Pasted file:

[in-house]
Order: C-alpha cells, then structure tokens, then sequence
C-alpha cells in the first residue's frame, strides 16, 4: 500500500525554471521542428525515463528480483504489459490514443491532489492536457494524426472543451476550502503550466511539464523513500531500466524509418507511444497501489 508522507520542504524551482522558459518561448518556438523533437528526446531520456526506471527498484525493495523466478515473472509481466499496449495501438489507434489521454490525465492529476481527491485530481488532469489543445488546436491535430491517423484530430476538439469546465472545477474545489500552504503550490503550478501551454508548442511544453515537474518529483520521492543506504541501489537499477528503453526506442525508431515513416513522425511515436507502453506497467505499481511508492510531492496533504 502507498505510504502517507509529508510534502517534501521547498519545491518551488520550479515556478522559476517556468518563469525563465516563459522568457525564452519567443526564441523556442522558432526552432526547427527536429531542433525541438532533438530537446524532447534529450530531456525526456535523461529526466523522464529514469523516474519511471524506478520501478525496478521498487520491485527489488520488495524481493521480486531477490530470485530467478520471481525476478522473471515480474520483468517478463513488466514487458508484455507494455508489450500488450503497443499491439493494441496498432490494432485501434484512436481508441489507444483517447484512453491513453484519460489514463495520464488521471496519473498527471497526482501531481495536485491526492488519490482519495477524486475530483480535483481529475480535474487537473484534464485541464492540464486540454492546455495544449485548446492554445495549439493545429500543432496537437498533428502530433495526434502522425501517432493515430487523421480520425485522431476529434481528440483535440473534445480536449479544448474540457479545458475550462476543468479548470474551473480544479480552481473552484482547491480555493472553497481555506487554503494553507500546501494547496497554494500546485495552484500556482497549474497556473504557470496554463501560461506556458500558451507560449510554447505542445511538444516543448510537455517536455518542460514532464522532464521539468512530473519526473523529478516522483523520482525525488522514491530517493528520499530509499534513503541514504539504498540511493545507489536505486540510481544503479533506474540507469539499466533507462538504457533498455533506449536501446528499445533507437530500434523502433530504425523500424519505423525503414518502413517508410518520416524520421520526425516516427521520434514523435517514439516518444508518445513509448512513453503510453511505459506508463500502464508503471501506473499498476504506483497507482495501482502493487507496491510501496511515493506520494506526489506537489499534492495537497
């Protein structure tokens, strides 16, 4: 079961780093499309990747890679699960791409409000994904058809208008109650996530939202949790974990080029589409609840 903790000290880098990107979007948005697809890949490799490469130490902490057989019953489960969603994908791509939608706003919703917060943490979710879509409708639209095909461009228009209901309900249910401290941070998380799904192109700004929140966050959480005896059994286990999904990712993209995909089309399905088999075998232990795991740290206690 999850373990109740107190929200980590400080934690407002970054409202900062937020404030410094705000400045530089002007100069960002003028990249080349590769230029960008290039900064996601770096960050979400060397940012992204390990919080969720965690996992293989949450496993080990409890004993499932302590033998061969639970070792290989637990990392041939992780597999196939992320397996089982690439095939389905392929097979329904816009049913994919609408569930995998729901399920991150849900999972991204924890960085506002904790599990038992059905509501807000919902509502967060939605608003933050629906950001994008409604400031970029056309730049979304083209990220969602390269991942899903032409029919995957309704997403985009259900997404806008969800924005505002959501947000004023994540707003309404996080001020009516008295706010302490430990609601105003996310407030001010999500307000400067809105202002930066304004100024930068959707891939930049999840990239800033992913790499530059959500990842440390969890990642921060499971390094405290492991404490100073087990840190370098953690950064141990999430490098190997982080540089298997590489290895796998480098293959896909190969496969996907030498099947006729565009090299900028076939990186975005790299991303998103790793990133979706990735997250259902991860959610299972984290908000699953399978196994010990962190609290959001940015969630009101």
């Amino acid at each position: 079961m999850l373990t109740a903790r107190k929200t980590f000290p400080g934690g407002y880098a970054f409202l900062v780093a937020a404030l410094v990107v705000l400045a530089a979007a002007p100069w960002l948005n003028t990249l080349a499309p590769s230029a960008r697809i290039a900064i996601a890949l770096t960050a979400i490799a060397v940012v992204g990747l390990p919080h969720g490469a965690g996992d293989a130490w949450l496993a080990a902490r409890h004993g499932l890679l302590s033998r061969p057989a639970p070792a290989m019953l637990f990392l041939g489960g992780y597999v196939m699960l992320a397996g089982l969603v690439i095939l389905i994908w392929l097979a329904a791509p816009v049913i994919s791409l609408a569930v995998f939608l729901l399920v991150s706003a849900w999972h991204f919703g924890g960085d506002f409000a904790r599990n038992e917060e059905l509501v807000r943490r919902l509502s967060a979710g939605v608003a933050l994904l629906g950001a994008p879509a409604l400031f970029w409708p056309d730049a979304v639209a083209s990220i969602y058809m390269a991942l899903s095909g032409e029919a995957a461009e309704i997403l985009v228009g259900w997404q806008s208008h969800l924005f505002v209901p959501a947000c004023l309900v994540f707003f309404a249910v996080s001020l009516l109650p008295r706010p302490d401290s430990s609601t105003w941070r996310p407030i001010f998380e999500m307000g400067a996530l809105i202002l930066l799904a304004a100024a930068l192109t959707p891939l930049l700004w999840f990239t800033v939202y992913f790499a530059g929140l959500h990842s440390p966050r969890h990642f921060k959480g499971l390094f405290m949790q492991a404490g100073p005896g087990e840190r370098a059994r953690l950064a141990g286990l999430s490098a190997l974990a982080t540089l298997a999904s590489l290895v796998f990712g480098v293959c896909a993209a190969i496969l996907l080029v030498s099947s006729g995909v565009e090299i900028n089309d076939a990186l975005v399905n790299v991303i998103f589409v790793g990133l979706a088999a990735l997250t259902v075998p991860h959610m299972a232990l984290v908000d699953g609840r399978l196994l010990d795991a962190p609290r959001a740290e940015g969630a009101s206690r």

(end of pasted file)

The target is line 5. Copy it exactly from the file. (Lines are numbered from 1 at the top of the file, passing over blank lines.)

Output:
């Amino acid at each position: 079961m999850l373990t109740a903790r107190k929200t980590f000290p400080g934690g407002y880098a970054f409202l900062v780093a937020a404030l410094v990107v705000l400045a530089a979007a002007p100069w960002l948005n003028t990249l080349a499309p590769s230029a960008r697809i290039a900064i996601a890949l770096t960050a979400i490799a060397v940012v992204g990747l390990p919080h969720g490469a965690g996992d293989a130490w949450l496993a080990a902490r409890h004993g499932l890679l302590s033998r061969p057989a639970p070792a290989m019953l637990f990392l041939g489960g992780y597999v196939m699960l992320a397996g089982l969603v690439i095939l389905i994908w392929l097979a329904a791509p816009v049913i994919s791409l609408a569930v995998f939608l729901l399920v991150s706003a849900w999972h991204f919703g924890g960085d506002f409000a904790r599990n038992e917060e059905l509501v807000r943490r919902l509502s967060a979710g939605v608003a933050l994904l629906g950001a994008p879509a409604l400031f970029w409708p056309d730049a979304v639209a083209s990220i969602y058809m390269a991942l899903s095909g032409e029919a995957a461009e309704i997403l985009v228009g259900w997404q806008s208008h969800l924005f505002v209901p959501a947000c004023l309900v994540f707003f309404a249910v996080s001020l009516l109650p008295r706010p302490d401290s430990s609601t105003w941070r996310p407030i001010f998380e999500m307000g400067a996530l809105i202002l930066l799904a304004a100024a930068l192109t959707p891939l930049l700004w999840f990239t800033v939202y992913f790499a530059g929140l959500h990842s440390p966050r969890h990642f921060k959480g499971l390094f405290m949790q492991a404490g100073p005896g087990e840190r370098a059994r953690l950064a141990g286990l999430s490098a190997l974990a982080t540089l298997a999904s590489l290895v796998f990712g480098v293959c896909a993209a190969i496969l996907l080029v030498s099947s006729g995909v565009e090299i900028n089309d076939a990186l975005v399905n790299v991303i998103f589409v790793g990133l979706a088999a990735l997250t259902v075998p991860h959610m299972a232990l984290v908000d699953g609840r399978l196994l010990d795991a962190p609290r959001a740290e940015g969630a009101s206690r």